Remember, the phrase ‘other people’ does not always have to include you and your wallet, not unless you choose to.

Here are some ‘wont-cost-you-a-penny’ ways that help you (and perhaps might help your author friend also in the process.)

  1. Show up: 99% of success in anything is showing up. If your author connection is hosting a book party, a launch, a talk, an appearance – show up and mingle. It would be fabulous if you were to bring a friend or two to the event. Plus these things often have free booze, nibbles and hugs. You don’t have to stay the whole while, but who knows who YOU might meet there!

  2. Improve your Klout: Here is a sure fire way to improve your credentials. Did you know that what you share on social media impacts your social ‘klout’, a strange little algorithm that measures your professional influence potential against the rest of the world? Yes, yours. We all use one or more of these – LinkedIn, Twitter, Instagram, Vine, Periscope, SnapChat, Whatsapp and more. Aside from Goodreads and blogs channels, very few of us have friends or followers that overlap across all the social media channels … so why not share? Tell at least one friend, on each of your social media channels. And see YOUR Klout scores improve.

  3. Of sowing wild oats & pin-ups: Sow some wild oats - of names, of your author friends. Name dropping is an easy thing to do in a conversation. Who knows, perhaps the person you are talking to at the next gallery event, potluck, singles party, networking event or even at a wine tasting has a secret desire to try a new author or a genre of reading, and begins to think you are the 'too-cool person' and strikes up a lifelong friendship! Alternately, the next time you go to a bookstore with your kids, give those people at the Information Desk a run for their money. Ask them if they carry your friend’s book and see them sweat (!!). If your kids have not picked out their books yet, ask for the acquisitions manager and ask them how they could have overlooked someone so unique. Depending on their writing genre share their Twitter and Instagram handles on lampposts, on windows, on pin their business card or a flyer in a coffee shop you love. You don’t know what you’ll have started and you will have the best party stories to tell when your author friend becomes somewhat famous!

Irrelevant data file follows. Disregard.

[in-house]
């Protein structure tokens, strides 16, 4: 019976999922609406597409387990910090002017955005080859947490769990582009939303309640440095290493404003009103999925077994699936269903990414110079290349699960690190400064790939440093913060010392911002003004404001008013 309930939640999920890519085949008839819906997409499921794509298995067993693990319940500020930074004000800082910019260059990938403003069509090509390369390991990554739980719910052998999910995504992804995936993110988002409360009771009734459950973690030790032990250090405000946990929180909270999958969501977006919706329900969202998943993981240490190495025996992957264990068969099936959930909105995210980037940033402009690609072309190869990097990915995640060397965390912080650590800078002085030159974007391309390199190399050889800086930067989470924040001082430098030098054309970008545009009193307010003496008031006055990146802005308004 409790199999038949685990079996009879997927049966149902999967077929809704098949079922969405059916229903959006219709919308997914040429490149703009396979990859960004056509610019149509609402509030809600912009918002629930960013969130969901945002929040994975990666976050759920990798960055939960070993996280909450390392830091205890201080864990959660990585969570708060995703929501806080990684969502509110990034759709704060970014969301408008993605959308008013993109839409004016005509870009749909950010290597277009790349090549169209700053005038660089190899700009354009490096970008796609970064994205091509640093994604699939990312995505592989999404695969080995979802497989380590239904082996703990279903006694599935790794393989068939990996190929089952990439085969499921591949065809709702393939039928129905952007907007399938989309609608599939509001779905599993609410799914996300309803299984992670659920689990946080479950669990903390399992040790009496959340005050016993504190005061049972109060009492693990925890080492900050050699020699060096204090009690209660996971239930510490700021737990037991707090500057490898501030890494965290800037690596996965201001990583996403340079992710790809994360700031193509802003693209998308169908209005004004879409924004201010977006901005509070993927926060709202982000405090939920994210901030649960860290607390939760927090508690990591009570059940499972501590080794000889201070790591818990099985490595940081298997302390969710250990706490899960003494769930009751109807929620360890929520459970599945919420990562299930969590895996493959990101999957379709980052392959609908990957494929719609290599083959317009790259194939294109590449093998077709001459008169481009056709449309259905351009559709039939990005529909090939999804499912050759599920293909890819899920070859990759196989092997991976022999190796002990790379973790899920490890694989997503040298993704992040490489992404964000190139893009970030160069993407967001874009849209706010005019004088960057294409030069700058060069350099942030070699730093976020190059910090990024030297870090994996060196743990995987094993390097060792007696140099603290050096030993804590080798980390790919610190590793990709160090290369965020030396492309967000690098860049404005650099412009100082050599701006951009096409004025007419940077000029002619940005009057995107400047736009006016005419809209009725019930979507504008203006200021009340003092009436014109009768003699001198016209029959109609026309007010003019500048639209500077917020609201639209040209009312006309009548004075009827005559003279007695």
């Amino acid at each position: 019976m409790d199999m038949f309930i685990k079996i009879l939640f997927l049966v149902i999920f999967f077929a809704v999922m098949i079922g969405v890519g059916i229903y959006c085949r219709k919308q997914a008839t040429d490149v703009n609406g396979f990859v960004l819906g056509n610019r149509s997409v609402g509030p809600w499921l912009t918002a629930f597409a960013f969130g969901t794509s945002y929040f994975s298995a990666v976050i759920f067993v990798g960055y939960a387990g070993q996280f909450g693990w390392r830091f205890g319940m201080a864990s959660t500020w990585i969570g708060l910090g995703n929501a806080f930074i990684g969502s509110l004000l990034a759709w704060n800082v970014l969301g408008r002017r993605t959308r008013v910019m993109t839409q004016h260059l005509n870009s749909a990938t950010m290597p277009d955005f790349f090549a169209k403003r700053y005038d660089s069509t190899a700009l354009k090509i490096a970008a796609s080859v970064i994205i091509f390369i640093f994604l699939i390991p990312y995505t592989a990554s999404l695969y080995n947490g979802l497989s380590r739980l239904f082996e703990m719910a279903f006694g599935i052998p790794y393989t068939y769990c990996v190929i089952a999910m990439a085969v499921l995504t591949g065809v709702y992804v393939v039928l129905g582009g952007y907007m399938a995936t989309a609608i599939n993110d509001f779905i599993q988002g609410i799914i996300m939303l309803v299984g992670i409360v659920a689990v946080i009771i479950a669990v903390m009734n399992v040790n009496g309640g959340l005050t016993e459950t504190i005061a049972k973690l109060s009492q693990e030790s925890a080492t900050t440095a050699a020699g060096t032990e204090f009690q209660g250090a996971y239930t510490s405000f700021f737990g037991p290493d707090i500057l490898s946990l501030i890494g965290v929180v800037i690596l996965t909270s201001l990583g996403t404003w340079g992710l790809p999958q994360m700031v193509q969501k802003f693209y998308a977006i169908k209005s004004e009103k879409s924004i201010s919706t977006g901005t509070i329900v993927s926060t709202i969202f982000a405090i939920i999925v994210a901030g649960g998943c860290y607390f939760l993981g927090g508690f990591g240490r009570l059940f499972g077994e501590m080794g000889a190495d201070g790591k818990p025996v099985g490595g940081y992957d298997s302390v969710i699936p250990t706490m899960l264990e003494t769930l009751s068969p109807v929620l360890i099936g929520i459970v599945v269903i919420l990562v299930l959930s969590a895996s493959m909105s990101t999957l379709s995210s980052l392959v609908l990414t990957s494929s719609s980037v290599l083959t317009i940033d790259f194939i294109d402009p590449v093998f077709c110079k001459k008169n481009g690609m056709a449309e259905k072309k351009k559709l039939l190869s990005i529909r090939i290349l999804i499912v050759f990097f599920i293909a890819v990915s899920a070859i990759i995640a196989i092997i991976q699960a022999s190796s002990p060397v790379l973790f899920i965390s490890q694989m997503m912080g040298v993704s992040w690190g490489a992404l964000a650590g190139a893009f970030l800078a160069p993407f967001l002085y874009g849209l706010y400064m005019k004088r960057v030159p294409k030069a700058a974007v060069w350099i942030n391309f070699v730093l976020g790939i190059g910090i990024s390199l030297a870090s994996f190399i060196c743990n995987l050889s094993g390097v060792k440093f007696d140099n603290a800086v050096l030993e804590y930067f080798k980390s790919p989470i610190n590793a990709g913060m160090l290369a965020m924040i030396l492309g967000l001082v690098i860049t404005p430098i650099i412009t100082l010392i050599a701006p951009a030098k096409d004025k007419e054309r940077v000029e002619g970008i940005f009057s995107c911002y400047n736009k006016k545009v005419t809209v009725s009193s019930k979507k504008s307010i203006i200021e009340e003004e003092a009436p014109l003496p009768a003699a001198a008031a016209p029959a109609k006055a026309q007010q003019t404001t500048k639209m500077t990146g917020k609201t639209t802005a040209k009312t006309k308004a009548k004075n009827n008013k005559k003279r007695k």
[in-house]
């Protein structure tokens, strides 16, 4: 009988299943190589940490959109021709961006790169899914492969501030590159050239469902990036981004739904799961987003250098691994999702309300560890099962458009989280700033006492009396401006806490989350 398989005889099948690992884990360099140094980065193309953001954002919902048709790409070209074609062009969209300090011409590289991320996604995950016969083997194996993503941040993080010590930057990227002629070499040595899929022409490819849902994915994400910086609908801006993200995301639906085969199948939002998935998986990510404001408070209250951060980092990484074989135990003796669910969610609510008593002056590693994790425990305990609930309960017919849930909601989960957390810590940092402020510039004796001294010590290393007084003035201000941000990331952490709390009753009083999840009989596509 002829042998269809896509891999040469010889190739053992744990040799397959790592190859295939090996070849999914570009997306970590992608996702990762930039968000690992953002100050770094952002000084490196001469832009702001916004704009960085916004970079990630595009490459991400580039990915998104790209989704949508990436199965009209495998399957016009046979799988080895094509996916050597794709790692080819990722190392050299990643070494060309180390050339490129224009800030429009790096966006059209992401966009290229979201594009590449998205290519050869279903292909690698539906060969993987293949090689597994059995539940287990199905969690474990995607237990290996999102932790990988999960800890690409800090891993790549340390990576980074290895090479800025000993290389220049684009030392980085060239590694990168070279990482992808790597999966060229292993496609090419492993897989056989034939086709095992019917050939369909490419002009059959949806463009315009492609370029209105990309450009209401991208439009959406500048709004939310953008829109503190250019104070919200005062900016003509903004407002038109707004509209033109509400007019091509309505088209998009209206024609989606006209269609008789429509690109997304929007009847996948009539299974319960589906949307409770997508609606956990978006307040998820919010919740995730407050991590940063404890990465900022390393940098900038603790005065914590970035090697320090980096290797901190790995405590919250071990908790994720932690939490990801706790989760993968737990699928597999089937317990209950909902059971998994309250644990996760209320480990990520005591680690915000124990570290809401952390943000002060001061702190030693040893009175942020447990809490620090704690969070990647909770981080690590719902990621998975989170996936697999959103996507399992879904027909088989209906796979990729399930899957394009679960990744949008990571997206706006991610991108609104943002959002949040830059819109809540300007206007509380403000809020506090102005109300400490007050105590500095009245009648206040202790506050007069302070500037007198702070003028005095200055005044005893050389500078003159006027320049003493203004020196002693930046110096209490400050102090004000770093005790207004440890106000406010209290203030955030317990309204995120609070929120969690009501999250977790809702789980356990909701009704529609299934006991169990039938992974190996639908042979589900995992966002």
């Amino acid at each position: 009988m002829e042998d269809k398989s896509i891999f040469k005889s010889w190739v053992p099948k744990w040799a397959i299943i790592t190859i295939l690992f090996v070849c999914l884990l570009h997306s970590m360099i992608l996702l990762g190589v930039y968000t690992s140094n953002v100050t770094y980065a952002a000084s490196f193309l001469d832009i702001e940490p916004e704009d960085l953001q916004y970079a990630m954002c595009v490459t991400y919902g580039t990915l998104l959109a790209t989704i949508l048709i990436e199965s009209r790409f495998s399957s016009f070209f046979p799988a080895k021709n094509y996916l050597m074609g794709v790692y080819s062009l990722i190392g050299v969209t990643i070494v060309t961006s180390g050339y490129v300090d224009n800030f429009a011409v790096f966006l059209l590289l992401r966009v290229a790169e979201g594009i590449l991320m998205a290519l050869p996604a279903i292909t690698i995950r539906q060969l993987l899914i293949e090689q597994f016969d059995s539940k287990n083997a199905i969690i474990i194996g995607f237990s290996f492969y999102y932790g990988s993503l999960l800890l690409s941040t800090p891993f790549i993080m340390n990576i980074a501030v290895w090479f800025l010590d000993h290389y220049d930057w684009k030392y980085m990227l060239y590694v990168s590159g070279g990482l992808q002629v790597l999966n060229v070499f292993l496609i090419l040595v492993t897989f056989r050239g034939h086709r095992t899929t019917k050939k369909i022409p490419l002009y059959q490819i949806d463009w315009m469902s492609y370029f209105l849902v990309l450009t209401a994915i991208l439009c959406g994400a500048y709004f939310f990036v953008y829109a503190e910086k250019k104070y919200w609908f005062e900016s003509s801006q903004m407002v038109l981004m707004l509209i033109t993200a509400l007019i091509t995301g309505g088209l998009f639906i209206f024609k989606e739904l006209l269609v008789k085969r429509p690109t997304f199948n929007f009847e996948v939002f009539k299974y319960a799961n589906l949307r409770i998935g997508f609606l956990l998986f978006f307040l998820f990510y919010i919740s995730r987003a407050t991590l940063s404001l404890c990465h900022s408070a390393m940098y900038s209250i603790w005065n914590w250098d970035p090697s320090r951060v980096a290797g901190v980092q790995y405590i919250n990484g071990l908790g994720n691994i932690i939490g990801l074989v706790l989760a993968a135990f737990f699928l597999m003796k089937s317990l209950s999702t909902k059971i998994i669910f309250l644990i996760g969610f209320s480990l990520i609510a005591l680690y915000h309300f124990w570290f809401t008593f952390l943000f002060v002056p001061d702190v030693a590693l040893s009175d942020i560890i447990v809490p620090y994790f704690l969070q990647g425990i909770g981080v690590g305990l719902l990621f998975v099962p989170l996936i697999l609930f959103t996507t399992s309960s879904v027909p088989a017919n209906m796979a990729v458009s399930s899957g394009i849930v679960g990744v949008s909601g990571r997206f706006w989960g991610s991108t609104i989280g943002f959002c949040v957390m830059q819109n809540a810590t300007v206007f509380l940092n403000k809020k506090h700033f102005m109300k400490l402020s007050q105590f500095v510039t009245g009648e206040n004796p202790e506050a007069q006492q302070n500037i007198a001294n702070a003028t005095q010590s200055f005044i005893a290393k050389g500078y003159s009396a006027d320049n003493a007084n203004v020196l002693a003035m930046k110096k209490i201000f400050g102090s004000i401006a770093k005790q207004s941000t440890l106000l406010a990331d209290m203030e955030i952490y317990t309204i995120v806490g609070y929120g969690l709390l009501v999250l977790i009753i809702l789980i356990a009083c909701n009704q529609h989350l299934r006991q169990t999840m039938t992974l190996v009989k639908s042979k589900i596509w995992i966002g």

4. Stock Market Value: Who does not want to be the cool friend who knows cool people? Are you a member of a book club, a yoga club, a reading group, a ladies-who-lunch group or class? If your author friend is not already in one of them, offer to bring them in for a talk, a reading or just invite them along to your next gathering for a fun few hours. Use your unique position as the authors’ friend, to say, “You know I can get you an introduction to this author, or a signed copy of X, Y, or Z.” Lord knows authors could use the time off from typing and editing, and instead socialize with other warm bodies!

  5. Shout! Speak your mind: Author friends love getting reviews, especially from their friends. Ask them if they have a review copy and offer up an honest review in exchange. If you hate it, they will appreciate your honesty too. Congratulate them on their efforts in public - it takes a lot of guts to put ones' name out there, and regardless wether they fail or succeed, you still end up looking like the good guy.

And, none of these will cost you a penny.

PS: When you do have some extra money, go buy their book. They wont love you any less.


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Nandita Godbole

Once a botanist & landscape architect.

Now a personal chef & author, an artist, graphic designer, blogger & poet. 


Loves freshly brewed chai, the crisp salty ocean breeze, watching monsoon rains & walking barefoot through cold mountain streams. 


Believes in the strength, positivity of the human spirit. Is spiritual but not a fanatic. 


Mom of one. Two, if she counts her husband.